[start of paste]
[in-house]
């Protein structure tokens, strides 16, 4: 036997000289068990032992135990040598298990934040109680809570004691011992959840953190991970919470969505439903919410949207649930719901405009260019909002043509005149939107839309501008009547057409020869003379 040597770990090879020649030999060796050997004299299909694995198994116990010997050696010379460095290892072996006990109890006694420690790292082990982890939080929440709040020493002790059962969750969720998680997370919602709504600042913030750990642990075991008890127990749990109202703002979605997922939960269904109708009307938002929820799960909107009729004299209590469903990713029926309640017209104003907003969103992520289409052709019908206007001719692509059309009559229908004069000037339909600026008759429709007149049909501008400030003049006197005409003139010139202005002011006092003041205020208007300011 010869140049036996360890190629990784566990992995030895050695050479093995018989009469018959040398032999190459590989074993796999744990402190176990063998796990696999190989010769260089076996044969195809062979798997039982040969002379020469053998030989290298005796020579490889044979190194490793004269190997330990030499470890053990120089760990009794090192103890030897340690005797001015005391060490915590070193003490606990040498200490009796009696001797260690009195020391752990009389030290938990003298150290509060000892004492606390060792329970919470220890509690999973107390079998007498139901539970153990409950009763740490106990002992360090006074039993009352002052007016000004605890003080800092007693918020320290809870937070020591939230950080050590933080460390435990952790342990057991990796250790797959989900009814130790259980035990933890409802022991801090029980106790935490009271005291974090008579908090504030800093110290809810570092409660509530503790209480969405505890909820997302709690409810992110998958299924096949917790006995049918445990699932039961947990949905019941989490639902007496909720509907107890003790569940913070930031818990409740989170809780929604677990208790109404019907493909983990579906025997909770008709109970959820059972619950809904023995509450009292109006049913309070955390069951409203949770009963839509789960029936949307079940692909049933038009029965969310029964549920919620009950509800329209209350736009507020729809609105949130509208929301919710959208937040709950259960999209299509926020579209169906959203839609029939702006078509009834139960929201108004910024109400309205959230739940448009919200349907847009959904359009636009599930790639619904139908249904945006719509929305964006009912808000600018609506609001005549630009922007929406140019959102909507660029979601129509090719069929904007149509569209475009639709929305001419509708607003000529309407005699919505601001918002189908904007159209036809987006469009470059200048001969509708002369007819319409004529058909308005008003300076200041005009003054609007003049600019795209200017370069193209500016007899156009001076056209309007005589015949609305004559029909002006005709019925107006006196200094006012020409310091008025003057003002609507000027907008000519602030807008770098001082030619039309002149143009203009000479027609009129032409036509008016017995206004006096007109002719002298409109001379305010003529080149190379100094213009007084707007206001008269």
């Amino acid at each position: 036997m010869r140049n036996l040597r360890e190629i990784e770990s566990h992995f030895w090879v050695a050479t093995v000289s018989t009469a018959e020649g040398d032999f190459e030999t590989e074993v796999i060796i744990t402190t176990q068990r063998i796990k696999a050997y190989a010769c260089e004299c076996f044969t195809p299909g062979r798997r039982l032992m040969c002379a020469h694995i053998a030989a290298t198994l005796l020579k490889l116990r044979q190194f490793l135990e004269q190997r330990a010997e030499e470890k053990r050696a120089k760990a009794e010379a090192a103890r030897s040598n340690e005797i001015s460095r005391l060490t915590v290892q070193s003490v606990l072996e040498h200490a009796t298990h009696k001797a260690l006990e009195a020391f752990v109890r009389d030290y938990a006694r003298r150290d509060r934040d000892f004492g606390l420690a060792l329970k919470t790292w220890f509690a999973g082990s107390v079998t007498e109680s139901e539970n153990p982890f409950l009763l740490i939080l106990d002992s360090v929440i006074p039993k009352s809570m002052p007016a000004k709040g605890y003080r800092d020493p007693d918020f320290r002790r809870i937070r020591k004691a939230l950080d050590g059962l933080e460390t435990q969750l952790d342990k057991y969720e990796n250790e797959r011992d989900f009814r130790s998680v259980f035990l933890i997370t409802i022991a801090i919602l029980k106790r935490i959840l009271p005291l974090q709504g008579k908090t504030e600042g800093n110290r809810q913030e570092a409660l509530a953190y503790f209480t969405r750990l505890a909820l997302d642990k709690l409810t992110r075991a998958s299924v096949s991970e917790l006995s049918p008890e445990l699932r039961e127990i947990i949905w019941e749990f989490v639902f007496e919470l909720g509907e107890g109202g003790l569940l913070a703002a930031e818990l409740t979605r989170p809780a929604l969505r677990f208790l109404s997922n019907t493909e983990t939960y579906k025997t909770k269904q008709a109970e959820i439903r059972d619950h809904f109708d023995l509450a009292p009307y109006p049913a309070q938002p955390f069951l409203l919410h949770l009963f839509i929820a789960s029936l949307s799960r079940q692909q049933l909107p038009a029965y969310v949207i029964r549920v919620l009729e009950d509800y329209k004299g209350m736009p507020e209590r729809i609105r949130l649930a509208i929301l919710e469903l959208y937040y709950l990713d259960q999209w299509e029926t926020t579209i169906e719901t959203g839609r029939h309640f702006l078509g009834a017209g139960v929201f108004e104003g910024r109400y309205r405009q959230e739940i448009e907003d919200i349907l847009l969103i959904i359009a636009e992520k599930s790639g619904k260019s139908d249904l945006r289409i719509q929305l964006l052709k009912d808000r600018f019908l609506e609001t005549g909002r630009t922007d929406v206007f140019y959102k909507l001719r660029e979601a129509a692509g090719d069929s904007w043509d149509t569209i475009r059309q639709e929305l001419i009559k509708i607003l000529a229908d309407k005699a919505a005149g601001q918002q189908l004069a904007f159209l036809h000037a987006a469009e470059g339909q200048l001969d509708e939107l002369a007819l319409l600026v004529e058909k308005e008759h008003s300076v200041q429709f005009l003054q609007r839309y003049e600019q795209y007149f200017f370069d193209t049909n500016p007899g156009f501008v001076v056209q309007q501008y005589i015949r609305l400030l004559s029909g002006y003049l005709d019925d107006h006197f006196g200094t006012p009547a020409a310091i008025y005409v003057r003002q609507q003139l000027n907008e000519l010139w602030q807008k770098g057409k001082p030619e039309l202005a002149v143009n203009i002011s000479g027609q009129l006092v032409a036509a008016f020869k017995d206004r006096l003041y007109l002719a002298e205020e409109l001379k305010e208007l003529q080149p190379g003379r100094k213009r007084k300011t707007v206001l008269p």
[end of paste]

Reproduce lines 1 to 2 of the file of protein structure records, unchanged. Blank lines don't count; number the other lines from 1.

[in-house]
């Protein structure tokens, strides 16, 4: 036997000289068990032992135990040598298990934040109680809570004691011992959840953190991970919470969505439903919410949207649930719901405009260019909002043509005149939107839309501008009547057409020869003379 040597770990090879020649030999060796050997004299299909694995198994116990010997050696010379460095290892072996006990109890006694420690790292082990982890939080929440709040020493002790059962969750969720998680997370919602709504600042913030750990642990075991008890127990749990109202703002979605997922939960269904109708009307938002929820799960909107009729004299209590469903990713029926309640017209104003907003969103992520289409052709019908206007001719692509059309009559229908004069000037339909600026008759429709007149049909501008400030003049006197005409003139010139202005002011006092003041205020208007300011 010869140049036996360890190629990784566990992995030895050695050479093995018989009469018959040398032999190459590989074993796999744990402190176990063998796990696999190989010769260089076996044969195809062979798997039982040969002379020469053998030989290298005796020579490889044979190194490793004269190997330990030499470890053990120089760990009794090192103890030897340690005797001015005391060490915590070193003490606990040498200490009796009696001797260690009195020391752990009389030290938990003298150290509060000892004492606390060792329970919470220890509690999973107390079998007498139901539970153990409950009763740490106990002992360090006074039993009352002052007016000004605890003080800092007693918020320290809870937070020591939230950080050590933080460390435990952790342990057991990796250790797959989900009814130790259980035990933890409802022991801090029980106790935490009271005291974090008579908090504030800093110290809810570092409660509530503790209480969405505890909820997302709690409810992110998958299924096949917790006995049918445990699932039961947990949905019941989490639902007496909720509907107890003790569940913070930031818990409740989170809780929604677990208790109404019907493909983990579906025997909770008709109970959820059972619950809904023995509450009292109006049913309070955390069951409203949770009963839509789960029936949307079940692909049933038009029965969310029964549920919620009950509800329209209350736009507020729809609105949130509208929301919710959208937040709950259960999209299509926020579209169906959203839609029939702006078509009834139960929201108004910024109400309205959230739940448009919200349907847009959904359009636009599930790639619904139908249904945006719509929305964006009912808000600018609506609001005549630009922007929406140019959102909507660029979601129509090719069929904007149509569209475009639709929305001419509708607003000529309407005699919505601001918002189908904007159209036809987006469009470059200048001969509708002369007819319409004529058909308005008003300076200041005009003054609007003049600019795209200017370069193209500016007899156009001076056209309007005589015949609305004559029909002006005709019925107006006196200094006012020409310091008025003057003002609507000027907008000519602030807008770098001082030619039309002149143009203009000479027609009129032409036509008016017995206004006096007109002719002298409109001379305010003529080149190379100094213009007084707007206001008269």